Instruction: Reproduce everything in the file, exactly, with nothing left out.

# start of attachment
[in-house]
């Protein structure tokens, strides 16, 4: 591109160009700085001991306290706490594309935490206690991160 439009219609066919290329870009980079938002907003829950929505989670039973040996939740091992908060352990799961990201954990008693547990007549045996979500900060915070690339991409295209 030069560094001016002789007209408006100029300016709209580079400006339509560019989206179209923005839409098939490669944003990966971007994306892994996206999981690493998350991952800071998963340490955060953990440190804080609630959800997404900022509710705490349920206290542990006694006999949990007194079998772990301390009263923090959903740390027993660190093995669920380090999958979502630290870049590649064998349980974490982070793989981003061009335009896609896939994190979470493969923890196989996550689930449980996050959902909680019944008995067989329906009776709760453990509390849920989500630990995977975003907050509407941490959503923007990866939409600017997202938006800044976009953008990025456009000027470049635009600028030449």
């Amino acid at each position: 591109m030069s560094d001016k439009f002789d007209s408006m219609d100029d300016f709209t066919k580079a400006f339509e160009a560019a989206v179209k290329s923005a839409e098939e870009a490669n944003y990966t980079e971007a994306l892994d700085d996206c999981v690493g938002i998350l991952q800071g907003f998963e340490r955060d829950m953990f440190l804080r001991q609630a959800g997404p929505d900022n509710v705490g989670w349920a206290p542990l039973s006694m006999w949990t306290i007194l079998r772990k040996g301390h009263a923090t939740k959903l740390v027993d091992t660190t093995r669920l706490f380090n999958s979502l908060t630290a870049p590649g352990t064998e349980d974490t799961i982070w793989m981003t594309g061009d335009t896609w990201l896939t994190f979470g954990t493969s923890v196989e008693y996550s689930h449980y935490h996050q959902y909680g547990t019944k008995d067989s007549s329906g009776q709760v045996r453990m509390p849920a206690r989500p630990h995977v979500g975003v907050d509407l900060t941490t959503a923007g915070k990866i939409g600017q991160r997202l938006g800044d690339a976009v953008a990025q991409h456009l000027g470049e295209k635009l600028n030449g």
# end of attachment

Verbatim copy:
[in-house]
């Protein structure tokens, strides 16, 4: 591109160009700085001991306290706490594309935490206690991160 439009219609066919290329870009980079938002907003829950929505989670039973040996939740091992908060352990799961990201954990008693547990007549045996979500900060915070690339991409295209 030069560094001016002789007209408006100029300016709209580079400006339509560019989206179209923005839409098939490669944003990966971007994306892994996206999981690493998350991952800071998963340490955060953990440190804080609630959800997404900022509710705490349920206290542990006694006999949990007194079998772990301390009263923090959903740390027993660190093995669920380090999958979502630290870049590649064998349980974490982070793989981003061009335009896609896939994190979470493969923890196989996550689930449980996050959902909680019944008995067989329906009776709760453990509390849920989500630990995977975003907050509407941490959503923007990866939409600017997202938006800044976009953008990025456009000027470049635009600028030449």
């Amino acid at each position: 591109m030069s560094d001016k439009f002789d007209s408006m219609d100029d300016f709209t066919k580079a400006f339509e160009a560019a989206v179209k290329s923005a839409e098939e870009a490669n944003y990966t980079e971007a994306l892994d700085d996206c999981v690493g938002i998350l991952q800071g907003f998963e340490r955060d829950m953990f440190l804080r001991q609630a959800g997404p929505d900022n509710v705490g989670w349920a206290p542990l039973s006694m006999w949990t306290i007194l079998r772990k040996g301390h009263a923090t939740k959903l740390v027993d091992t660190t093995r669920l706490f380090n999958s979502l908060t630290a870049p590649g352990t064998e349980d974490t799961i982070w793989m981003t594309g061009d335009t896609w990201l896939t994190f979470g954990t493969s923890v196989e008693y996550s689930h449980y935490h996050q959902y909680g547990t019944k008995d067989s007549s329906g009776q709760v045996r453990m509390p849920a206690r989500p630990h995977v979500g975003v907050d509407l900060t941490t959503a923007g915070k990866i939409g600017q991160r997202l938006g800044d690339a976009v953008a990025q991409h456009l000027g470049e295209k635009l600028n030449g």